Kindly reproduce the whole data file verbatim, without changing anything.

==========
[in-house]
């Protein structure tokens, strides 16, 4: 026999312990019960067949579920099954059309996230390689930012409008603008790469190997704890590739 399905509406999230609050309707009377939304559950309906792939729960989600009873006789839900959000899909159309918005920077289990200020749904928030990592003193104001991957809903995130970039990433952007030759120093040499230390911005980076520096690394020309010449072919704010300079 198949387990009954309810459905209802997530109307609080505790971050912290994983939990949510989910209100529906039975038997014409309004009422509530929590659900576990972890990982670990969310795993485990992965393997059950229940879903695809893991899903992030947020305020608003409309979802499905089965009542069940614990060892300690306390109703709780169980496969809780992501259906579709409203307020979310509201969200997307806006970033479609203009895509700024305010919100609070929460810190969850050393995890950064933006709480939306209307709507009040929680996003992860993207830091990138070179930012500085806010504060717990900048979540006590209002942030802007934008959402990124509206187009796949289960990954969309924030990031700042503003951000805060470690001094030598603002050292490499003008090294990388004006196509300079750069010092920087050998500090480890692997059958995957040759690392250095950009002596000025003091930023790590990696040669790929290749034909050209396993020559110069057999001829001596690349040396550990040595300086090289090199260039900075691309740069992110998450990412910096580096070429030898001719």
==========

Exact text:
[in-house]
């Protein structure tokens, strides 16, 4: 026999312990019960067949579920099954059309996230390689930012409008603008790469190997704890590739 399905509406999230609050309707009377939304559950309906792939729960989600009873006789839900959000899909159309918005920077289990200020749904928030990592003193104001991957809903995130970039990433952007030759120093040499230390911005980076520096690394020309010449072919704010300079 198949387990009954309810459905209802997530109307609080505790971050912290994983939990949510989910209100529906039975038997014409309004009422509530929590659900576990972890990982670990969310795993485990992965393997059950229940879903695809893991899903992030947020305020608003409309979802499905089965009542069940614990060892300690306390109703709780169980496969809780992501259906579709409203307020979310509201969200997307806006970033479609203009895509700024305010919100609070929460810190969850050393995890950064933006709480939306209307709507009040929680996003992860993207830091990138070179930012500085806010504060717990900048979540006590209002942030802007934008959402990124509206187009796949289960990954969309924030990031700042503003951000805060470690001094030598603002050292490499003008090294990388004006196509300079750069010092920087050998500090480890692997059958995957040759690392250095950009002596000025003091930023790590990696040669790929290749034909050209396993020559110069057999001829001596690349040396550990040595300086090289090199260039900075691309740069992110998450990412910096580096070429030898001719």